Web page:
Some pot businesses hide their cash while others truck it straight to a federal vault. But the forward-thinking ones are moving to a cashless model. Not every canna-biz is comfortable with crypto-currencies such as Bitcoin, which is why a new marijuana payment service, called PayQwick is cashing in on the middle ground. The self-appointed “PayPal of marijuana” has just secured a $2.86 million raise.
Instances such as September’s Equifax breach, where the sensitive information of more than 145 million Americans (and about 100,000 Canadians) were compromised have made the public skeptical about online payment tools. And, to top it off, many banks are not hiding their wariness toward dealing with cannabis businesses.
PayQwick aims to alleviate these pains by reducing the cash that these businesses handle, boosting the security of payment processing, and increasing the business’ overall efficiency.
“Our primary goals when we launched PayQwick were to allow legal marijuana businesses to pay each other electronically and to promote public safety by reducing the amount of cash handled by cannabis businesses,” said PayQwick’s CEO and co-founder, Keith Marks. The app, he explains, allows growers and retailers to do exactly that with a swipe of a finger.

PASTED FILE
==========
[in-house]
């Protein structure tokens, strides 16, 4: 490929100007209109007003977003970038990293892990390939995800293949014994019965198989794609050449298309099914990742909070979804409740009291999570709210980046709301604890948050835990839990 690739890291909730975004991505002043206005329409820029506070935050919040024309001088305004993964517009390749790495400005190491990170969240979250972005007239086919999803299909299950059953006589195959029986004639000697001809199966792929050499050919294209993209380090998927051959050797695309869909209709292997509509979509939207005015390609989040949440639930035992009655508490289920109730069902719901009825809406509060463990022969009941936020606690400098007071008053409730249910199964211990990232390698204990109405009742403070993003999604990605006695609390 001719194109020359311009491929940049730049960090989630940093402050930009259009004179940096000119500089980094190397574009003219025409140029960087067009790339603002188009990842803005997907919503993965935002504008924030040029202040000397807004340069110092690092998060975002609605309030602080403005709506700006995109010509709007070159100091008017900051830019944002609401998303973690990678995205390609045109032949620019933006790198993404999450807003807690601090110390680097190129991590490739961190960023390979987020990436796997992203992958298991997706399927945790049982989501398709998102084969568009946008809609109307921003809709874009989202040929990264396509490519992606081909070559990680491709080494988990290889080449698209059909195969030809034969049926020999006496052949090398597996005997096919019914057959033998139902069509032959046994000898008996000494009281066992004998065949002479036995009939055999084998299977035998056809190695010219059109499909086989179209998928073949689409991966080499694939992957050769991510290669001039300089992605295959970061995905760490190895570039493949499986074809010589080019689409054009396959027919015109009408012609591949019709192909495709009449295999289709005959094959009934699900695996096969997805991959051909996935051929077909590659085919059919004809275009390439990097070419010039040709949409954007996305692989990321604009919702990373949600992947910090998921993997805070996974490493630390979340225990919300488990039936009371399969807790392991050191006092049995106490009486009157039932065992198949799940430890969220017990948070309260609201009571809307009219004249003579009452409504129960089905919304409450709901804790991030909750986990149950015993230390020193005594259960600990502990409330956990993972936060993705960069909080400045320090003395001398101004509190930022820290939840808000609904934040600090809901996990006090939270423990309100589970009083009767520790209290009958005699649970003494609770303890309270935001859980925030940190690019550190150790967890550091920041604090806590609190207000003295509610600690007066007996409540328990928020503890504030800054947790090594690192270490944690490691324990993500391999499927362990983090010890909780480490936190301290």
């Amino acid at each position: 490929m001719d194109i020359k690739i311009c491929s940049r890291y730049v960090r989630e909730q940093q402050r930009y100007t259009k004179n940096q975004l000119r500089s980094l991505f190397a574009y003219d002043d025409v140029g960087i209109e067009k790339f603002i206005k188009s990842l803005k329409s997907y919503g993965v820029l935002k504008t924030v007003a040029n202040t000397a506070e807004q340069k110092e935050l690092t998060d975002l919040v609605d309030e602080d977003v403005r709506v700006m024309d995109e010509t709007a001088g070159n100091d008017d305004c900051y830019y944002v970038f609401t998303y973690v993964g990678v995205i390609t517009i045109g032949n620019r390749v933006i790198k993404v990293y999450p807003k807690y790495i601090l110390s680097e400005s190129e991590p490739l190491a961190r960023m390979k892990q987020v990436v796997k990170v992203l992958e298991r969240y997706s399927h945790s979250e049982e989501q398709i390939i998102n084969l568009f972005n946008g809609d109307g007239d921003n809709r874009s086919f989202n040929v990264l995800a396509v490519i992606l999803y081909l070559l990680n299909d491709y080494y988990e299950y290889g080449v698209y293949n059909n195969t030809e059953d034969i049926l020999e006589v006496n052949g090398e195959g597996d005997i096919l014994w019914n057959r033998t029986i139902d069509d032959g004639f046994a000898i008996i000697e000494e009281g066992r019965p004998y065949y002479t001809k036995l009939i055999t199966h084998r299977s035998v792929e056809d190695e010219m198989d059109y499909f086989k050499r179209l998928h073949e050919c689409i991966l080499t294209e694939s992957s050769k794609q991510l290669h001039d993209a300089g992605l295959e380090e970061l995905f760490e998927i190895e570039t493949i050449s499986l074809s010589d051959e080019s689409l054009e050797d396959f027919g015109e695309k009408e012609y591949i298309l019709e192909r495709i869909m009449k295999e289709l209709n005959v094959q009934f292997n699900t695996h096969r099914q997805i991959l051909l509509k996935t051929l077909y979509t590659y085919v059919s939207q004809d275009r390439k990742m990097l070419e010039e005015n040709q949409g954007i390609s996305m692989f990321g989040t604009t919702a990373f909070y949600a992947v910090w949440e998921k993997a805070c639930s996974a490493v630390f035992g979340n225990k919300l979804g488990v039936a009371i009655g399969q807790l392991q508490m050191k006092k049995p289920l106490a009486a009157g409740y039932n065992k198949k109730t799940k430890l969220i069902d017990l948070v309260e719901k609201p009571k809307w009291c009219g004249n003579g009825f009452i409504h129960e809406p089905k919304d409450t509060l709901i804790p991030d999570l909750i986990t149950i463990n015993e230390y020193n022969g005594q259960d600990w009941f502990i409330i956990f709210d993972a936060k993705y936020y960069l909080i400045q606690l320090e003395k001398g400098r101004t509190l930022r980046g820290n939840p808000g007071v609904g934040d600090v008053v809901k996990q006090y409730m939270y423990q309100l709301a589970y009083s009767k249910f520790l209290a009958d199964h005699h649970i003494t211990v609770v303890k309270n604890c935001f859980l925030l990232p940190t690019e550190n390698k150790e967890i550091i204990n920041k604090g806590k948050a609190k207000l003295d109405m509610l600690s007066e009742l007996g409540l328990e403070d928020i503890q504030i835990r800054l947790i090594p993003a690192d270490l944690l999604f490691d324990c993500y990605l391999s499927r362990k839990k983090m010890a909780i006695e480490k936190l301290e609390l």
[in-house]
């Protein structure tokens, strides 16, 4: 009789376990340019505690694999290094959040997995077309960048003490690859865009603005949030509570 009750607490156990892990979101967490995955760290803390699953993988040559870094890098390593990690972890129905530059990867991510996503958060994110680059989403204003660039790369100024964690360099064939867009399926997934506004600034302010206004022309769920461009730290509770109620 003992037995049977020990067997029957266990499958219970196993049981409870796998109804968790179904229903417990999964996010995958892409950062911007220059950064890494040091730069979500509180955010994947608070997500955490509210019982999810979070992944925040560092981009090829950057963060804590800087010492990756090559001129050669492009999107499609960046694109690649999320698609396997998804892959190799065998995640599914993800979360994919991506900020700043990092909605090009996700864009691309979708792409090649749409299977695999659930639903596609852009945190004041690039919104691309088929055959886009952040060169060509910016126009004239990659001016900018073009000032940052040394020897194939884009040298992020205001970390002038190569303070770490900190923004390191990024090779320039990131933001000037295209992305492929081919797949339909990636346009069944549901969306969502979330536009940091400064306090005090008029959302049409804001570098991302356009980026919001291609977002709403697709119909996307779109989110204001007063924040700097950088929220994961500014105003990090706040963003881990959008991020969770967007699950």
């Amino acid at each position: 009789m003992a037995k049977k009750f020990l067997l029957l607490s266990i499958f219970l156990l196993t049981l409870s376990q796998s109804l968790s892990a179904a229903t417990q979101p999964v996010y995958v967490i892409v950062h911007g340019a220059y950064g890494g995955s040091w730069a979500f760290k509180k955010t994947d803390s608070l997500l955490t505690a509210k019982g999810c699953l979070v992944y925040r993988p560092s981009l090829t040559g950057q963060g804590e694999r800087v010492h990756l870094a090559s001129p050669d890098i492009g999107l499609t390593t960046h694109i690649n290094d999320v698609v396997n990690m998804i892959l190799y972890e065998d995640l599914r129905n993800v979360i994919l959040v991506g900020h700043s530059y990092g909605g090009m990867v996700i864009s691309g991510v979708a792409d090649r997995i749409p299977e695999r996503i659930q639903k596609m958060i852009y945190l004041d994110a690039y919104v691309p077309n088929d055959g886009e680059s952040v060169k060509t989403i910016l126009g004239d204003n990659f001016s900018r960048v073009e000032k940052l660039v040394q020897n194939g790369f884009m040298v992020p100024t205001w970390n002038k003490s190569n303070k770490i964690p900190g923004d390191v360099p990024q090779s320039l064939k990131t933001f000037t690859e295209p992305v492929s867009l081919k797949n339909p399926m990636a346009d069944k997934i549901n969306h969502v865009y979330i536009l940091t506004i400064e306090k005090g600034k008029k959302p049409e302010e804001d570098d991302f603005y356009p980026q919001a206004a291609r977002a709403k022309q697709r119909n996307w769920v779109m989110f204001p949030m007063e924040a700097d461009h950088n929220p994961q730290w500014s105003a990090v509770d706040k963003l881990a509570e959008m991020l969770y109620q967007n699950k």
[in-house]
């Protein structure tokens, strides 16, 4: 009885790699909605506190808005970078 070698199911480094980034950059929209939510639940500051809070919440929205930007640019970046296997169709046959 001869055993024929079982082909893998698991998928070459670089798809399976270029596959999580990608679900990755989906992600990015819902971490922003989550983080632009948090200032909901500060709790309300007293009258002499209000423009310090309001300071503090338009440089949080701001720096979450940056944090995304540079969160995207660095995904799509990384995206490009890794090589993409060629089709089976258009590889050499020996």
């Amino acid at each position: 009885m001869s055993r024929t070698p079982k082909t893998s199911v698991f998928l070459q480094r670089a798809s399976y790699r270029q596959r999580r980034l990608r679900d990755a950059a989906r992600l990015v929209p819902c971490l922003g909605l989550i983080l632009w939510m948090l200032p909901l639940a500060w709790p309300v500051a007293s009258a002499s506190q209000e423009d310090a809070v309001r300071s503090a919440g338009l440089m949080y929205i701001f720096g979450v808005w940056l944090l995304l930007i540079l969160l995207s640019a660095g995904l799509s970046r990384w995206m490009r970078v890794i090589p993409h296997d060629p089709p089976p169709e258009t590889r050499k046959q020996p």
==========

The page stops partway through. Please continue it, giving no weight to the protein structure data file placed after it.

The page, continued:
PayQwick helps cultivators, processors, and retailers to pay each other securely, and also allows them to pay for ancillary services such as lawyers, accounting, and insurance. They also facilitate consumer transactions, which because PayQwick is its own, self-contained payment platform, means nothing shows up on their bank statement when buying marijuana with a PayQwick Card or with the smartphone app.
It also allows:
Clients to get bank accounts at normal banking rates
The payment of state excise taxes, electronically
Consumers to pay for marijuana electronically using a smartphone
Clients to order armored car cash pickups
The Calabasas, California-based seed-to-sale electronic payment hub is already licensed to operate in Washington state, Oregon, with beta operations in Colorado. Plans for the new funding include increasing sales and product development as they expand into California, Nevada, Michigan, and Alaska. There are no concrete plans yet for PayQwick to infiltrate Canada’s cannabis market.
The PayQwick app for cannabis businesses is available right now through the Apple App and Google Play stores.
Alana seeks to see cannabis from the perspective of politicians, advocates, entrepreneurs, and consumers. She got her start with a byline in the arts and culture section and crossed over into cannabis after using it medicinally. Current projects include investigations into cannabis and wellness; entrepreneurs of the Green Rush; cannabis for athletes; and the evolution of cannabis laws and culture in Canada.